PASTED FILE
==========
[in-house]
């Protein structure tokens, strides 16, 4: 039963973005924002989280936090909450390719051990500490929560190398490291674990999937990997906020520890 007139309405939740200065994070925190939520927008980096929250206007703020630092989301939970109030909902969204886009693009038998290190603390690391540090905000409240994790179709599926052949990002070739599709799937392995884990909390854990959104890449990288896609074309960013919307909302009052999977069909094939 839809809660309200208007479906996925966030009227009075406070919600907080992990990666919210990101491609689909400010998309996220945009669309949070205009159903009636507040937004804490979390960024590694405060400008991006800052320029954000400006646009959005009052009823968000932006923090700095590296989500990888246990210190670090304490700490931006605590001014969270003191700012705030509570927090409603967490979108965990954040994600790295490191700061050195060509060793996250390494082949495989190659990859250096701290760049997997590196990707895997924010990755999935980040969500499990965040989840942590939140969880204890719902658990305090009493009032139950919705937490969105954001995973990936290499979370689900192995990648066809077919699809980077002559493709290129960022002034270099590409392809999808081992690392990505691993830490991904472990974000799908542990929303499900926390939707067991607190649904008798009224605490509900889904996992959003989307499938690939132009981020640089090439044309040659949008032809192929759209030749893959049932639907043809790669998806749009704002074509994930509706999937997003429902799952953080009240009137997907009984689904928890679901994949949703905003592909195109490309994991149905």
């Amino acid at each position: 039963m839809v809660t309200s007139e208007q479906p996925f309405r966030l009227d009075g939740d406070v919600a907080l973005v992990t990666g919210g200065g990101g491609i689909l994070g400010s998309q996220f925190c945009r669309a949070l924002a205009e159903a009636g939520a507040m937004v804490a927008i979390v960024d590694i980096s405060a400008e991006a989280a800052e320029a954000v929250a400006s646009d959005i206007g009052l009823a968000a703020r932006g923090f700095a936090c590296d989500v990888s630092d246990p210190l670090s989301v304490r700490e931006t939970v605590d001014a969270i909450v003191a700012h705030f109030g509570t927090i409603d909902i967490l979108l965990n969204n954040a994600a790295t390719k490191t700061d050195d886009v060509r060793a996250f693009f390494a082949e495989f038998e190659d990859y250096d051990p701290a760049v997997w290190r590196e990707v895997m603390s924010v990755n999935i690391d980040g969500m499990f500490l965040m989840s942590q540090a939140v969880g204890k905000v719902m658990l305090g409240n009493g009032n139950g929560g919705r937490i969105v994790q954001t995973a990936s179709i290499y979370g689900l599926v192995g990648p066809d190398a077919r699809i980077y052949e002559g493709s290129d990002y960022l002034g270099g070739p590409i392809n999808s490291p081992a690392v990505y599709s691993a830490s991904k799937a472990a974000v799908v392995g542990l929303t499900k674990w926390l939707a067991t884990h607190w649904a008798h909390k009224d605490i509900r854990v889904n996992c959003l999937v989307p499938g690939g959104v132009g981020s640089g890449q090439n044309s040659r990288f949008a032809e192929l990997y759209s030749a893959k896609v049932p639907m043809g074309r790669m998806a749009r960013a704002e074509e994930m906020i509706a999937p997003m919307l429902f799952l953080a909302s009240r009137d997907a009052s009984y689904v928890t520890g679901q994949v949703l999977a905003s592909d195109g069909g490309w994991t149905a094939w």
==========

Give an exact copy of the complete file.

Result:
[in-house]
């Protein structure tokens, strides 16, 4: 039963973005924002989280936090909450390719051990500490929560190398490291674990999937990997906020520890 007139309405939740200065994070925190939520927008980096929250206007703020630092989301939970109030909902969204886009693009038998290190603390690391540090905000409240994790179709599926052949990002070739599709799937392995884990909390854990959104890449990288896609074309960013919307909302009052999977069909094939 839809809660309200208007479906996925966030009227009075406070919600907080992990990666919210990101491609689909400010998309996220945009669309949070205009159903009636507040937004804490979390960024590694405060400008991006800052320029954000400006646009959005009052009823968000932006923090700095590296989500990888246990210190670090304490700490931006605590001014969270003191700012705030509570927090409603967490979108965990954040994600790295490191700061050195060509060793996250390494082949495989190659990859250096701290760049997997590196990707895997924010990755999935980040969500499990965040989840942590939140969880204890719902658990305090009493009032139950919705937490969105954001995973990936290499979370689900192995990648066809077919699809980077002559493709290129960022002034270099590409392809999808081992690392990505691993830490991904472990974000799908542990929303499900926390939707067991607190649904008798009224605490509900889904996992959003989307499938690939132009981020640089090439044309040659949008032809192929759209030749893959049932639907043809790669998806749009704002074509994930509706999937997003429902799952953080009240009137997907009984689904928890679901994949949703905003592909195109490309994991149905």
């Amino acid at each position: 039963m839809v809660t309200s007139e208007q479906p996925f309405r966030l009227d009075g939740d406070v919600a907080l973005v992990t990666g919210g200065g990101g491609i689909l994070g400010s998309q996220f925190c945009r669309a949070l924002a205009e159903a009636g939520a507040m937004v804490a927008i979390v960024d590694i980096s405060a400008e991006a989280a800052e320029a954000v929250a400006s646009d959005i206007g009052l009823a968000a703020r932006g923090f700095a936090c590296d989500v990888s630092d246990p210190l670090s989301v304490r700490e931006t939970v605590d001014a969270i909450v003191a700012h705030f109030g509570t927090i409603d909902i967490l979108l965990n969204n954040a994600a790295t390719k490191t700061d050195d886009v060509r060793a996250f693009f390494a082949e495989f038998e190659d990859y250096d051990p701290a760049v997997w290190r590196e990707v895997m603390s924010v990755n999935i690391d980040g969500m499990f500490l965040m989840s942590q540090a939140v969880g204890k905000v719902m658990l305090g409240n009493g009032n139950g929560g919705r937490i969105v994790q954001t995973a990936s179709i290499y979370g689900l599926v192995g990648p066809d190398a077919r699809i980077y052949e002559g493709s290129d990002y960022l002034g270099g070739p590409i392809n999808s490291p081992a690392v990505y599709s691993a830490s991904k799937a472990a974000v799908v392995g542990l929303t499900k674990w926390l939707a067991t884990h607190w649904a008798h909390k009224d605490i509900r854990v889904n996992c959003l999937v989307p499938g690939g959104v132009g981020s640089g890449q090439n044309s040659r990288f949008a032809e192929l990997y759209s030749a893959k896609v049932p639907m043809g074309r790669m998806a749009r960013a704002e074509e994930m906020i509706a999937p997003m919307l429902f799952l953080a909302s009240r009137d997907a009052s009984y689904v928890t520890g679901q994949v949703l999977a905003s592909d195109g069909g490309w994991t149905a094939w």